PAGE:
Editor’s Note: 2009 marks the centennial anniversary of the reopening of San Francisco’s Palace Hotel. The hotel was destroyed during the 1906 earthquake and fire, rebuilt and reopened on Dec. 15, 1909. November is San Francisco’s month for fall color, particularly in Golden Gate Park. If you’re heading to The City during this glorious month, plan to include a visit to the Palace. Whether you stay there, dine there or just tour its beautiful interiors, it’s worth the visit, as the following article originally written by me for California magazine tells.
Golden sunlight brightens the Beaux Arts décor of the Garden Court in San Francisco’s Palace Hotel, preserving for ever this city’s gilded age.
The Palace Hotel has long been where San Francisco’s financial, commercial and social royalty have held court, and the Garden Court has been its throne room. “It is the most beautiful dining room in America,” says James Dalessandro, author of 1906, a novel about the San Francisco earthquake and fire, “There’s nothing that comes close to it. It’s regal, yet comfortable. The food is fabulous, and dining there is one of the great joys of visiting San Francisco.”
Garden Court diners sit at creamy, draped tables on Napoleonic armchairs, while curtained by lacy palm fronds and surrounded by a cloister of Ionic columns of Italian marble. They dine on local Dungeness crab salads dripped with the hotel’s original Green Goddess dressing, as a harpist plays. Overhead, a vaulted, 110 by 85 foot-long (33.5 x 25.9 meter), leaded-glass skylight, trimmed in antique gold, bathes the room with soft light, while Austrian crystal chandeliers suspended from the stained glass ceiling provide dazzling, dangling “bling.”
Everything about the Garden Court impresses, and that is what San Francisco pioneers William Ralston and Senator William Sharon intended when they opened the Palace Hotel in 1875. It had been 27 years since gold had been discovered on the American River; in that time, San Francisco had evolved from a sleepy coastal village into America’s western commercial and financial capital. A second, “green” gold rush fed by the export of abundant California produce and wine was just beginning, which would establish San Francisco as the most affluent city, per capita, in the United States.
And yet despite its growing affluence and influence, San Francisco got little respect, particularly in New York, Boston or Philadelphia. So, Sharon and Ralston gambled their fortunes to build a grand hotel… one so elegant that with the first ring of its front desk bell, their city would be transformed from wild, frontier town to refined, cosmopolitan city.
To subsidize his $5 million dream, Ralston drained his banking empire and learned, two weeks before the hotel’s opening, that his Bank of California would be forced to close. A day later, Ralston’s body was found floating in San Francisco Bay, leaving Sharon to foster the dream.
And, what a dream it was. When the Palace opened, it was the world’s largest hotel. Its guests were awed by its unprecedented size and luxury. Four hydraulic elevators, known then as “arising rooms,” lifted the hotel’s guests in comfort and style. Each room came with an electronic call button in order to access hotel services. And, a 100-place solid-gold dinner service (one of the world’s oldest and most complete still in use) was set for state dinners and other grand occasions, causing a bedazzled Dom Pedro II, Emperor of Brazil, to say to the mayor of San Francisco, “Nothing makes me ashamed of Brazil so much as the Palace Hotel.”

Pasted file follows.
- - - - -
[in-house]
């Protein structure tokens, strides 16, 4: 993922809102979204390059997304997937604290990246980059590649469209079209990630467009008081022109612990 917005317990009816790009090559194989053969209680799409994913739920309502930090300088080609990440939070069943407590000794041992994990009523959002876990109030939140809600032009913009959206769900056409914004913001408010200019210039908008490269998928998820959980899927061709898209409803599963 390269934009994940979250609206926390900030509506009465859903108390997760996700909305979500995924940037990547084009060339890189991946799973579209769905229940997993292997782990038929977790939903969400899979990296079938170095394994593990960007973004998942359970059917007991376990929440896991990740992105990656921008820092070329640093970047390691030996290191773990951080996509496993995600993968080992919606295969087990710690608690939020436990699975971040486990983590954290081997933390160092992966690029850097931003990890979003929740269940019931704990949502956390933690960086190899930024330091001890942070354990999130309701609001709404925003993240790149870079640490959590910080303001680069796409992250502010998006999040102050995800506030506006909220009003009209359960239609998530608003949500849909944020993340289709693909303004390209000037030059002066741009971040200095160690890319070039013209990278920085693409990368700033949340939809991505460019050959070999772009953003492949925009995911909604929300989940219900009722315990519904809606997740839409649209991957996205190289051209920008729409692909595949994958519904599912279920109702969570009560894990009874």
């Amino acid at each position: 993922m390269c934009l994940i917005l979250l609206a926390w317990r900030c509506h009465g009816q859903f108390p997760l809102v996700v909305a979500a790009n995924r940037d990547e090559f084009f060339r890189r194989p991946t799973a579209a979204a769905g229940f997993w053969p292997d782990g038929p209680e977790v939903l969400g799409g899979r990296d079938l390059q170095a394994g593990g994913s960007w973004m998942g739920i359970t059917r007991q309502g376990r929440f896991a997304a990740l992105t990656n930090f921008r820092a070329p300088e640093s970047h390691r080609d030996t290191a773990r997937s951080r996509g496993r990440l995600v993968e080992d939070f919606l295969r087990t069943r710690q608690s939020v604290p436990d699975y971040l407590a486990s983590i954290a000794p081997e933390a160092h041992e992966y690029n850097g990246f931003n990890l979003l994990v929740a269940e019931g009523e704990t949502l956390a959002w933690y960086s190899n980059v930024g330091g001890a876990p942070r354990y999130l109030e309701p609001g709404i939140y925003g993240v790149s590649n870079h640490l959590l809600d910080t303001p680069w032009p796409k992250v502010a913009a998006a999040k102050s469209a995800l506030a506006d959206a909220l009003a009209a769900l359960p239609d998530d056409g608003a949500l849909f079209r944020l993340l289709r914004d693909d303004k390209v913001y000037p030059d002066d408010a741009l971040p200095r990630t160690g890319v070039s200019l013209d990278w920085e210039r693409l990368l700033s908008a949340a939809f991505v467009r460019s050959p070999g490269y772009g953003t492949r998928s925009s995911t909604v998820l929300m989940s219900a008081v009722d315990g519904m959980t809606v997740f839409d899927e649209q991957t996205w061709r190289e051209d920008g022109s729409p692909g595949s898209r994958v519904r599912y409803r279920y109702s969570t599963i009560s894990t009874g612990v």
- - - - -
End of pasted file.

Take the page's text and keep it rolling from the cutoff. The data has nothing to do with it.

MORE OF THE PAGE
The Palace’s comforts so surpassed all other San Francisco accommodations that it became the obvious destination for visiting potentates and celebrities. Ten U.S. Presidents have stayed there, as well as countless kings, queens, statesmen, industrialists, generals, lords and ladies. A list of the hotel’s celebrated guests numbers three, single-spaced pages, including such luminaries as: Andrew Carnegie, Winston Churchill, Amelia Earhart, Robert Anthony Eden, Thomas Edison, Field Marshalls Foch and Joffre, Ulysses S. Grant, Nikita Kruschev, Oliver Wendell Holmes, Jr., Fiorello La Guardia, Ferdinand de Lesseps, Thomas Lipton, George B. McClellan, John Pierpont Morgan, Lord and Lady Mountbatten, John David Rockefeller, Franklin Delano Roosevelt, Theodore Roosevelt, Lillian Russell, William Tecumseh Sherman, Mark Twain, Oscar Wilde and Woodrow Wilson.
With its location on Market Street – the commercial spine of San Francisco – the Palace became the epicenter of the young city’s commerce and culture (today, it stands in the heart of San Francisco’s Financial District). Such a central location made it a natural gathering point. Businessmen would meet along the block-long Redwood Room bar, which ran from New Montgomery to Third Streets, an expanse so long that 30 bartenders were needed to keep glasses full. It is said more deals were transacted along its length than occurred in the State Capitol.
Like a magnet, the Palace Hotel attracted not only the successful, but those seeking success. One such young man was my grandfather, French immigrant Maurice Ducasse, who watched the deal makers come and go and noticed that there was no cigar store nearby to serve them. So, he opened one across the street just days before the great San Francisco earthquake and fire of 1906. Grandpa then watched his cigars go up in smoke, but not as he had intended.
Few would have thought Ralston and Sharon’s original Palace, designed by architect J. P. Gaynor, to be so vulnerable, as it was built to be earthquake and fire proof. The hotel was banded with reinforcing steel and contained a million-gallon cistern below the hotel to fight fires. It even had its own security and fire personnel. Indeed, the hotel survived the earthquake and was defending itself from fire when its cisterns were drained battling fires in surrounding buildings. Once the water was gone, the hotel became a casualty.